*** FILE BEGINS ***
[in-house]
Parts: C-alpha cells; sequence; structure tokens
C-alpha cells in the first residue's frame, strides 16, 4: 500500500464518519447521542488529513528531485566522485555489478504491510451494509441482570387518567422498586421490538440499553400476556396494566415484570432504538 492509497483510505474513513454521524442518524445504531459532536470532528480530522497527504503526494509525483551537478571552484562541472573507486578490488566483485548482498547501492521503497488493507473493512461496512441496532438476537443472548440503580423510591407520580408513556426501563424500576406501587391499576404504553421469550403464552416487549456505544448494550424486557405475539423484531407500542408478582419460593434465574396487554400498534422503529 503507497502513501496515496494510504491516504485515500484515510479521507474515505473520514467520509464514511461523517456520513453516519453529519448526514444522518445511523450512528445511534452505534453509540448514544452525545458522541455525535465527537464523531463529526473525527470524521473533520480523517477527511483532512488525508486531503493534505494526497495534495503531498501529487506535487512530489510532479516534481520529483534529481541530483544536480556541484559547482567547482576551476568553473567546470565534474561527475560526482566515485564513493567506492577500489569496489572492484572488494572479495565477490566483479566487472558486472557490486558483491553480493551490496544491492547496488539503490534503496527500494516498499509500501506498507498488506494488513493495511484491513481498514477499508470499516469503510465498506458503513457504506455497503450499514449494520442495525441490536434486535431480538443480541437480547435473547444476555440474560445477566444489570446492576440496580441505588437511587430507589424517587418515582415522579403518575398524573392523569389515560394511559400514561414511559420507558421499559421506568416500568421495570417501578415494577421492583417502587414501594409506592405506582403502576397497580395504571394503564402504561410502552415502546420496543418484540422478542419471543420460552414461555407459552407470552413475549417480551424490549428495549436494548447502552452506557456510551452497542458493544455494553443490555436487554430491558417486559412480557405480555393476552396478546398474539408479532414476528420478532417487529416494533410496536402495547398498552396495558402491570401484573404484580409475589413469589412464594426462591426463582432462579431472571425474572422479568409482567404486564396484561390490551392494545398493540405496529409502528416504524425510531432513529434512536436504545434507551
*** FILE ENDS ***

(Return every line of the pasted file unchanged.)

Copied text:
[in-house]
Parts: C-alpha cells; sequence; structure tokens
C-alpha cells in the first residue's frame, strides 16, 4: 500500500464518519447521542488529513528531485566522485555489478504491510451494509441482570387518567422498586421490538440499553400476556396494566415484570432504538 492509497483510505474513513454521524442518524445504531459532536470532528480530522497527504503526494509525483551537478571552484562541472573507486578490488566483485548482498547501492521503497488493507473493512461496512441496532438476537443472548440503580423510591407520580408513556426501563424500576406501587391499576404504553421469550403464552416487549456505544448494550424486557405475539423484531407500542408478582419460593434465574396487554400498534422503529 503507497502513501496515496494510504491516504485515500484515510479521507474515505473520514467520509464514511461523517456520513453516519453529519448526514444522518445511523450512528445511534452505534453509540448514544452525545458522541455525535465527537464523531463529526473525527470524521473533520480523517477527511483532512488525508486531503493534505494526497495534495503531498501529487506535487512530489510532479516534481520529483534529481541530483544536480556541484559547482567547482576551476568553473567546470565534474561527475560526482566515485564513493567506492577500489569496489572492484572488494572479495565477490566483479566487472558486472557490486558483491553480493551490496544491492547496488539503490534503496527500494516498499509500501506498507498488506494488513493495511484491513481498514477499508470499516469503510465498506458503513457504506455497503450499514449494520442495525441490536434486535431480538443480541437480547435473547444476555440474560445477566444489570446492576440496580441505588437511587430507589424517587418515582415522579403518575398524573392523569389515560394511559400514561414511559420507558421499559421506568416500568421495570417501578415494577421492583417502587414501594409506592405506582403502576397497580395504571394503564402504561410502552415502546420496543418484540422478542419471543420460552414461555407459552407470552413475549417480551424490549428495549436494548447502552452506557456510551452497542458493544455494553443490555436487554430491558417486559412480557405480555393476552396478546398474539408479532414476528420478532417487529416494533410496536402495547398498552396495558402491570401484573404484580409475589413469589412464594426462591426463582432462579431472571425474572422479568409482567404486564396484561390490551392494545398493540405496529409502528416504524425510531432513529434512536436504545434507551